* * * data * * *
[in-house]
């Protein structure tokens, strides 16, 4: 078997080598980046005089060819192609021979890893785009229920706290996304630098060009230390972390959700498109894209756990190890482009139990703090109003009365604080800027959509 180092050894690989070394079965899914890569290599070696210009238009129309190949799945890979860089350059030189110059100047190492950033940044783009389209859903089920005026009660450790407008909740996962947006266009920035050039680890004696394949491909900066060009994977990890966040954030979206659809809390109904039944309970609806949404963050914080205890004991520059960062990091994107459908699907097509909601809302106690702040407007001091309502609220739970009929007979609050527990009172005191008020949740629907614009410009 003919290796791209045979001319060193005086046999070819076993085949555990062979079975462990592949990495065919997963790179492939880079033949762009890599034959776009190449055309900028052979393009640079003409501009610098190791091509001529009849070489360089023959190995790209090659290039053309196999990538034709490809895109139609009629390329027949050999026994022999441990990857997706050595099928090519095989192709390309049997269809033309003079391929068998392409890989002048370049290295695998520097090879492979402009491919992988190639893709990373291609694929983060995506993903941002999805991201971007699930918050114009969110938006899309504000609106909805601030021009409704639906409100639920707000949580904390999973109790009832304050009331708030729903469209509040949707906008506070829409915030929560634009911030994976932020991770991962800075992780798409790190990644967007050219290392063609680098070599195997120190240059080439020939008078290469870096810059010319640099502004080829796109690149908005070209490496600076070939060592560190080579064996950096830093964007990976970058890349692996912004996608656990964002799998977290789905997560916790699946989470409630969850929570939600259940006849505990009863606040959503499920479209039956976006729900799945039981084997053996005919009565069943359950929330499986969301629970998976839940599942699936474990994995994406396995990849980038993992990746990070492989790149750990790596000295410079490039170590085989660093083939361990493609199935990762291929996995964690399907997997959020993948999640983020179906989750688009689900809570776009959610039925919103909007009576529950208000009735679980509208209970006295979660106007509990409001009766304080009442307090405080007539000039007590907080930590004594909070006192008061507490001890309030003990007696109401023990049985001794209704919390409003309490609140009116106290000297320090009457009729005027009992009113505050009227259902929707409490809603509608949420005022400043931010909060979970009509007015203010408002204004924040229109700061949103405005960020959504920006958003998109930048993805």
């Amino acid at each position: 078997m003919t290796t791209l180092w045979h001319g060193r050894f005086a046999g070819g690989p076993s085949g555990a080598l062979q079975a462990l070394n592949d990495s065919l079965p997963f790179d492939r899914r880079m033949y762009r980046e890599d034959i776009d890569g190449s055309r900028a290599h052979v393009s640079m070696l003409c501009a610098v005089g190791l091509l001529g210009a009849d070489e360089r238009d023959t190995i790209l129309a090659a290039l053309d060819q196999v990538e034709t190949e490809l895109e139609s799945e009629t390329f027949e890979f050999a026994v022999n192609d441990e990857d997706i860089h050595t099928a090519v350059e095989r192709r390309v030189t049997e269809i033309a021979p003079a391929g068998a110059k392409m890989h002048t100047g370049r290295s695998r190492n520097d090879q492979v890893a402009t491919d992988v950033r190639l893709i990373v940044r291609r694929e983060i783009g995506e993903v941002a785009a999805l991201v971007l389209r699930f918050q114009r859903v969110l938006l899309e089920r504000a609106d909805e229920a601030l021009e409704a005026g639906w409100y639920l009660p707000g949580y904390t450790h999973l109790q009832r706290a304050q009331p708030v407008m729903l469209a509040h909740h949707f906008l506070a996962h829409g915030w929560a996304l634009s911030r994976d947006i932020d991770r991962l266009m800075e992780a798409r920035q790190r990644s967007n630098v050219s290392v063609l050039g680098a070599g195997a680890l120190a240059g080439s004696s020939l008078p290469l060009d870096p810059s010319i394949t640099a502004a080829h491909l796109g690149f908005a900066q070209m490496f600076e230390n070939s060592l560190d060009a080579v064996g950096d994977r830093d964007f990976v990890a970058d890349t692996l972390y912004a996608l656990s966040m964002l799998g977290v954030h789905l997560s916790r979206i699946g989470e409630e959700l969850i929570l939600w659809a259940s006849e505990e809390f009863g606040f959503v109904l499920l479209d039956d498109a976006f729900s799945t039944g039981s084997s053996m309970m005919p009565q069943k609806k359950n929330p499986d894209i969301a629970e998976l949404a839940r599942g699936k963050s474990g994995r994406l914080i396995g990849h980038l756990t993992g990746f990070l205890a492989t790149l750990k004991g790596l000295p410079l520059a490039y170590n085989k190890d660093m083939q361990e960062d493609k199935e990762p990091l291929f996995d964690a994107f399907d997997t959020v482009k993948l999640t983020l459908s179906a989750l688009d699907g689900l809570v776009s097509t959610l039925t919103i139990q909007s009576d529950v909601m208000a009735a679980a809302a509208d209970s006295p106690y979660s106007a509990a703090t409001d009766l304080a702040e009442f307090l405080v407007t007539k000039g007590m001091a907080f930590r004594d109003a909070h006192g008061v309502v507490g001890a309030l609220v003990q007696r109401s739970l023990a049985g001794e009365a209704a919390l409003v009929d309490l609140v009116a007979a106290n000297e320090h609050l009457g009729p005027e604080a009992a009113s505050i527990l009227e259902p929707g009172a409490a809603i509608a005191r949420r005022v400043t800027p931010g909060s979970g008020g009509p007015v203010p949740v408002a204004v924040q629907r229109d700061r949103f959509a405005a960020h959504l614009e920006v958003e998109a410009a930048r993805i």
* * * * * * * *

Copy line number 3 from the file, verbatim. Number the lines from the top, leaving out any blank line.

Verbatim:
């Amino acid at each position: 078997m003919t290796t791209l180092w045979h001319g060193r050894f005086a046999g070819g690989p076993s085949g555990a080598l062979q079975a462990l070394n592949d990495s065919l079965p997963f790179d492939r899914r880079m033949y762009r980046e890599d034959i776009d890569g190449s055309r900028a290599h052979v393009s640079m070696l003409c501009a610098v005089g190791l091509l001529g210009a009849d070489e360089r238009d023959t190995i790209l129309a090659a290039l053309d060819q196999v990538e034709t190949e490809l895109e139609s799945e009629t390329f027949e890979f050999a026994v022999n192609d441990e990857d997706i860089h050595t099928a090519v350059e095989r192709r390309v030189t049997e269809i033309a021979p003079a391929g068998a110059k392409m890989h002048t100047g370049r290295s695998r190492n520097d090879q492979v890893a402009t491919d992988v950033r190639l893709i990373v940044r291609r694929e983060i783009g995506e993903v941002a785009a999805l991201v971007l389209r699930f918050q114009r859903v969110l938006l899309e089920r504000a609106d909805e229920a601030l021009e409704a005026g639906w409100y639920l009660p707000g949580y904390t450790h999973l109790q009832r706290a304050q009331p708030v407008m729903l469209a509040h909740h949707f906008l506070a996962h829409g915030w929560a996304l634009s911030r994976d947006i932020d991770r991962l266009m800075e992780a798409r920035q790190r990644s967007n630098v050219s290392v063609l050039g680098a070599g195997a680890l120190a240059g080439s004696s020939l008078p290469l060009d870096p810059s010319i394949t640099a502004a080829h491909l796109g690149f908005a900066q070209m490496f600076e230390n070939s060592l560190d060009a080579v064996g950096d994977r830093d964007f990976v990890a970058d890349t692996l972390y912004a996608l656990s966040m964002l799998g977290v954030h789905l997560s916790r979206i699946g989470e409630e959700l969850i929570l939600w659809a259940s006849e505990e809390f009863g606040f959503v109904l499920l479209d039956d498109a976006f729900s799945t039944g039981s084997s053996m309970m005919p009565q069943k609806k359950n929330p499986d894209i969301a629970e998976l949404a839940r599942g699936k963050s474990g994995r994406l914080i396995g990849h980038l756990t993992g990746f990070l205890a492989t790149l750990k004991g790596l000295p410079l520059a490039y170590n085989k190890d660093m083939q361990e960062d493609k199935e990762p990091l291929f996995d964690a994107f399907d997997t959020v482009k993948l999640t983020l459908s179906a989750l688009d699907g689900l809570v776009s097509t959610l039925t919103i139990q909007s009576d529950v909601m208000a009735a679980a809302a509208d209970s006295p106690y979660s106007a509990a703090t409001d009766l304080a702040e009442f307090l405080v407007t007539k000039g007590m001091a907080f930590r004594d109003a909070h006192g008061v309502v507490g001890a309030l609220v003990q007696r109401s739970l023990a049985g001794e009365a209704a919390l409003v009929d309490l609140v009116a007979a106290n000297e320090h609050l009457g009729p005027e604080a009992a009113s505050i527990l009227e259902p929707g009172a409490a809603i509608a005191r949420r005022v400043t800027p931010g909060s979970g008020g009509p007015v203010p949740v408002a204004v924040q629907r229109d700061r949103f959509a405005a960020h959504l614009e920006v958003e998109a410009a930048r993805i």